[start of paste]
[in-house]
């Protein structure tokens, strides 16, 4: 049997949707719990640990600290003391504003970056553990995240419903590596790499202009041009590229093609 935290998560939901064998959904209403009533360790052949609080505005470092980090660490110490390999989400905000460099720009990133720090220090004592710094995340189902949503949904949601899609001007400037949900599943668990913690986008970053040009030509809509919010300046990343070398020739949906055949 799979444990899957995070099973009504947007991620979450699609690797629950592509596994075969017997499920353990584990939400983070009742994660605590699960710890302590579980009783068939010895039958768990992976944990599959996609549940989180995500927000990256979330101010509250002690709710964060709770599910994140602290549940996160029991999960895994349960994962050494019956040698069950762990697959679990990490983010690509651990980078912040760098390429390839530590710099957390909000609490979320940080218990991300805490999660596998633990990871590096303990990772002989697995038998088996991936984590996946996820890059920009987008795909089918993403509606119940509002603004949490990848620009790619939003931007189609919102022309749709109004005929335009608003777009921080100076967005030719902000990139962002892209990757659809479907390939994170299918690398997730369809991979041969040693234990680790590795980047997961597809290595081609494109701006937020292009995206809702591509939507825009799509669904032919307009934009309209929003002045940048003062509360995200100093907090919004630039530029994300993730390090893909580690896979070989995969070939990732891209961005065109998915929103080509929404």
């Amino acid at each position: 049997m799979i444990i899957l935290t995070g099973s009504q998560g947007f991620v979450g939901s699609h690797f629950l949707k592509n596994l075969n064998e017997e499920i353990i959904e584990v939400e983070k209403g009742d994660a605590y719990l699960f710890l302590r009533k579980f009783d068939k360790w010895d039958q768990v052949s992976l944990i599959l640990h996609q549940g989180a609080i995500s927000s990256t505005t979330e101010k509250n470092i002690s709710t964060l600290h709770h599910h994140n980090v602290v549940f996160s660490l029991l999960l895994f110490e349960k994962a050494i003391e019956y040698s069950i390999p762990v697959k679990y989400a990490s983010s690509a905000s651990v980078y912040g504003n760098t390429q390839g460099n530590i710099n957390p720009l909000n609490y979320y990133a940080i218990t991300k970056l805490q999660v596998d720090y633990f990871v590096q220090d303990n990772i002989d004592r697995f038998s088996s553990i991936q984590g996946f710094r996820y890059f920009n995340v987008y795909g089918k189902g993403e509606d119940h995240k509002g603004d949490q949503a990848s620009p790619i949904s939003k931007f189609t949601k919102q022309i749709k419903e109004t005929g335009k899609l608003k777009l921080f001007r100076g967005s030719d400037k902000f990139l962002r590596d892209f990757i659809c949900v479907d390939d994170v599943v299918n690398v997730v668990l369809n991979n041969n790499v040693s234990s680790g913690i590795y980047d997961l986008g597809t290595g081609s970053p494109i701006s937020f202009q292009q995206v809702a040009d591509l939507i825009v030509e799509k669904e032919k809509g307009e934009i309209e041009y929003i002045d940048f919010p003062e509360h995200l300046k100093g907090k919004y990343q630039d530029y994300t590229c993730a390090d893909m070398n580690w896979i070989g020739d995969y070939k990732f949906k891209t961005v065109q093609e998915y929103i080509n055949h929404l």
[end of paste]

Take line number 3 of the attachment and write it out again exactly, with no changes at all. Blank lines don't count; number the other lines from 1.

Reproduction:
């Amino acid at each position: 049997m799979i444990i899957l935290t995070g099973s009504q998560g947007f991620v979450g939901s699609h690797f629950l949707k592509n596994l075969n064998e017997e499920i353990i959904e584990v939400e983070k209403g009742d994660a605590y719990l699960f710890l302590r009533k579980f009783d068939k360790w010895d039958q768990v052949s992976l944990i599959l640990h996609q549940g989180a609080i995500s927000s990256t505005t979330e101010k509250n470092i002690s709710t964060l600290h709770h599910h994140n980090v602290v549940f996160s660490l029991l999960l895994f110490e349960k994962a050494i003391e019956y040698s069950i390999p762990v697959k679990y989400a990490s983010s690509a905000s651990v980078y912040g504003n760098t390429q390839g460099n530590i710099n957390p720009l909000n609490y979320y990133a940080i218990t991300k970056l805490q999660v596998d720090y633990f990871v590096q220090d303990n990772i002989d004592r697995f038998s088996s553990i991936q984590g996946f710094r996820y890059f920009n995340v987008y795909g089918k189902g993403e509606d119940h995240k509002g603004d949490q949503a990848s620009p790619i949904s939003k931007f189609t949601k919102q022309i749709k419903e109004t005929g335009k899609l608003k777009l921080f001007r100076g967005s030719d400037k902000f990139l962002r590596d892209f990757i659809c949900v479907d390939d994170v599943v299918n690398v997730v668990l369809n991979n041969n790499v040693s234990s680790g913690i590795y980047d997961l986008g597809t290595g081609s970053p494109i701006s937020f202009q292009q995206v809702a040009d591509l939507i825009v030509e799509k669904e032919k809509g307009e934009i309209e041009y929003i002045d940048f919010p003062e509360h995200l300046k100093g907090k919004y990343q630039d530029y994300t590229c993730a390090d893909m070398n580690w896979i070989g020739d995969y070939k990732f949906k891209t961005v065109q093609e998915y929103i080509n055949h929404l």